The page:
Tehran, which has also been known to exaggerate its military and technological prowess, says it brought down the RQ-170 Sentinel, a top-secret drone equipped with stealth technology, and has flaunted the capture as a victory for Iran and a defeat for the United States.
The U.S. says the drone malfunctioned and downplayed any suggestion that Iran could mine the aircraft for sensitive information because of measures taken to limit the intelligence value of drones operating over hostile territory.
The drone went down in December in eastern Iran and was recovered by Iran almost completely intact. After initially saying only that a drone had been lost near the Afghan-Iran border, American officials eventually confirmed the plane was monitoring Iran's military and nuclear facilities.
Washington has asked for it back, a request Iran rejected.
The chief of the aerospace division of the powerful Revolutionary Guards, Gen. Amir Ali Hajizadeh, told state television that the captured drone is a "national asset" for Iran and that he could not reveal full technical details.
But he did provide some samples of the data that he claimed Iranian experts had recovered from the aircraft, state television reported.
"There is almost no part hidden to us in this aircraft. We recovered part of the data that had been erased. There were many codes and characters. But we deciphered them by the grace of God," Hajizadeh said.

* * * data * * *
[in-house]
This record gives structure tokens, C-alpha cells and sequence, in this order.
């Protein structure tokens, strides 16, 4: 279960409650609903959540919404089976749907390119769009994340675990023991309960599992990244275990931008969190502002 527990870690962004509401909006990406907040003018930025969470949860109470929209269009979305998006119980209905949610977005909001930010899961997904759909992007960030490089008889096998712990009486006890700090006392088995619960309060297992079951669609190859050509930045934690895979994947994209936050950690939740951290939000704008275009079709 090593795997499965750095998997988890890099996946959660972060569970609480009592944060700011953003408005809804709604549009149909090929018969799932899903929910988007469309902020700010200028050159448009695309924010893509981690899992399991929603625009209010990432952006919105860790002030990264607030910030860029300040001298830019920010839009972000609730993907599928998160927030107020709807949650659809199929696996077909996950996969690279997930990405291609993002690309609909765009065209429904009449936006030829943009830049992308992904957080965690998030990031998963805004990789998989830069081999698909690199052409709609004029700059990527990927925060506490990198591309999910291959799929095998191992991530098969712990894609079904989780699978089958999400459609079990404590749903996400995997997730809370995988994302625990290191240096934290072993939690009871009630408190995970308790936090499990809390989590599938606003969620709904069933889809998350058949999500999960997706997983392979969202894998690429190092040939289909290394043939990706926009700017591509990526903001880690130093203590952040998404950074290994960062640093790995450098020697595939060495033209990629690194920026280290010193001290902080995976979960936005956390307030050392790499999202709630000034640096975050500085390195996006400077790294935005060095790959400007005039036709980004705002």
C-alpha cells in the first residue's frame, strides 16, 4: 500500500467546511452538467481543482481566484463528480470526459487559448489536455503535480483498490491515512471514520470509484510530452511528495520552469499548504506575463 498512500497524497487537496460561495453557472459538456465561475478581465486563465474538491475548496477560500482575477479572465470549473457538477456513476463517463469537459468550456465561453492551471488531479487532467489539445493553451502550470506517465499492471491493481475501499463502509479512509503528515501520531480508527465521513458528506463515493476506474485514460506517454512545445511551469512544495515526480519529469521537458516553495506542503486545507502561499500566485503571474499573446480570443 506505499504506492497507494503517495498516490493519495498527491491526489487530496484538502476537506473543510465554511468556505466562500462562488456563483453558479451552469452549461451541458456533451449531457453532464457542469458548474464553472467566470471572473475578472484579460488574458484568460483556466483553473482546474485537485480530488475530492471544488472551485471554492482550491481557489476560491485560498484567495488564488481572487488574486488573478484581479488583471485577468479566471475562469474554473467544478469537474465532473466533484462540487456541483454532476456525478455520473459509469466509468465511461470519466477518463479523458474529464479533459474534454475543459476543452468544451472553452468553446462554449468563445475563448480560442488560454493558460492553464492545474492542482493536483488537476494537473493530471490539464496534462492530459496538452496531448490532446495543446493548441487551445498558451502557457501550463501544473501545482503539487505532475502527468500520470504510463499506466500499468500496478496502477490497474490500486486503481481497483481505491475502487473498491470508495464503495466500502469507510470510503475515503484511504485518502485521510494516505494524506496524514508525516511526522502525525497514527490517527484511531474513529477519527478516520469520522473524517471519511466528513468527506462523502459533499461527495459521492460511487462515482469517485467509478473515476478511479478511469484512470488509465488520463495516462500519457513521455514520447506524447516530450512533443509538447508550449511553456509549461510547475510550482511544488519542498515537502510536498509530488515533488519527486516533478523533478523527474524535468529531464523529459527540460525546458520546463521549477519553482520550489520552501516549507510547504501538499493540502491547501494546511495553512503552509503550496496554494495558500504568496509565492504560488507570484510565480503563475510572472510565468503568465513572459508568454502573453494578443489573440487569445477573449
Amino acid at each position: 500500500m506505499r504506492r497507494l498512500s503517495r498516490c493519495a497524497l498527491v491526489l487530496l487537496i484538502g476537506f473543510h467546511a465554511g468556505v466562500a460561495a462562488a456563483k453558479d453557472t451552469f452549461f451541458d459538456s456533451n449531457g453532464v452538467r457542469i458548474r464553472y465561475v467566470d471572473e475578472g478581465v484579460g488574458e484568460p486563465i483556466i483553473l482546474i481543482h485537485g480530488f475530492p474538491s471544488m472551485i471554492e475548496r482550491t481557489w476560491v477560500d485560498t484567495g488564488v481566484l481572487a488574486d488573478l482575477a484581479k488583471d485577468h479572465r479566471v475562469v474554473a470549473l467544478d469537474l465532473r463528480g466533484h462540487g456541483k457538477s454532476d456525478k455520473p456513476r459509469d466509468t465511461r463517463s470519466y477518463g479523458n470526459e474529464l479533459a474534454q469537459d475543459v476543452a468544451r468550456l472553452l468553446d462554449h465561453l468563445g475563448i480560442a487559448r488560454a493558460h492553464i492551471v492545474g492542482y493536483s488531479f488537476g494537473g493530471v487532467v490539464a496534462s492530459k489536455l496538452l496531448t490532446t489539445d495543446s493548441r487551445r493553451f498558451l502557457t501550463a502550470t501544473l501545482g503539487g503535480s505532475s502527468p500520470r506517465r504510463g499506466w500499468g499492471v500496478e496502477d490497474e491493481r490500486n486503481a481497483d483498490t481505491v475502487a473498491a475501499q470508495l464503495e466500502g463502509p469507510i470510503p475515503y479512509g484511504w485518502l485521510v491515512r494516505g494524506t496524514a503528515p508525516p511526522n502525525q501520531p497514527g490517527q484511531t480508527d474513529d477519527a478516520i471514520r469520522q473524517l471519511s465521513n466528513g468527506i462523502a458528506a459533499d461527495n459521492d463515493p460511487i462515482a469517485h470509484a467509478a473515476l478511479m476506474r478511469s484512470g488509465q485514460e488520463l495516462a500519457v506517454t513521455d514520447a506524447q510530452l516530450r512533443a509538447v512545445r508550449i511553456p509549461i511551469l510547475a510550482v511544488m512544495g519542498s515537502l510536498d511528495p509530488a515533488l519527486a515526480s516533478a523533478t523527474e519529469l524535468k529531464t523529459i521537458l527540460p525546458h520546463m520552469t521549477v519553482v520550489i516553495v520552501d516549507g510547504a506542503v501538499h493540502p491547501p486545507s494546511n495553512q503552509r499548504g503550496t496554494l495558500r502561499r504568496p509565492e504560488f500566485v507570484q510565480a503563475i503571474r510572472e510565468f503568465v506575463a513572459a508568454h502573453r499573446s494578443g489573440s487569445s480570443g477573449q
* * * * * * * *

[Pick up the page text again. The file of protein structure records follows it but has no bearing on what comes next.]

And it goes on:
Among the drone's past missions, he said, was surveillance of the compound in northwest Pakistan where bin Laden lived. Hajizadeh claimed the drone flew over bin Laden's compound two weeks before the al-Qaida leader was killed there in May 2011 by U.S. Navy SEALs.
He also listed tests and maintenance that the drone had undergone, all of which, he said, had been recorded in the aircraft's memory. According to Hajizadeh, the drone was taken to California on Oct. 16, 2010, for "technical work" and then to Kandahar, Afghanistan, on Nov. 18, 2010.
He said it carried out flights from Afghanistan but ran into some problems that U.S. experts were unable to fix. Then the drone was taken in December 2010 to Los Angeles, where the aircraft's sensors underwent testing, Hajizadeh said.
"If we had not achieved access to software and hardware of this aircraft, we would be unable to get these details. Our experts are fully dominant over sections and programs of this plane," he said.
Hajizadeh said he provided the details to prove to the Americans "how far we've penetrated into this aircraft."
The U.S. Defence Department said it does not discuss intelligence matters and would not comment on the Iranian claims.
The semiofficial Mehr news agency said Iran had reverse-engineered the aircraft and has begun using that knowledge to build a copy of the drone.
Sen. Joe Lieberman, an independent from Connecticut who chairs the Senate Homeland Security and Governmental Affairs Committee, said on "Fox News Sunday" that he views the reports with skepticism.
"There is a history here of Iranian bluster, particularly, now when they are on the defensive because of the economic sanctions against them."
He acknowledged that it was "not good for the U.S. when the drone went down in Iran and not good when the Iranians grabbed it." But the senator said he did not "have confidence at this point that they are really able to make a copy of it."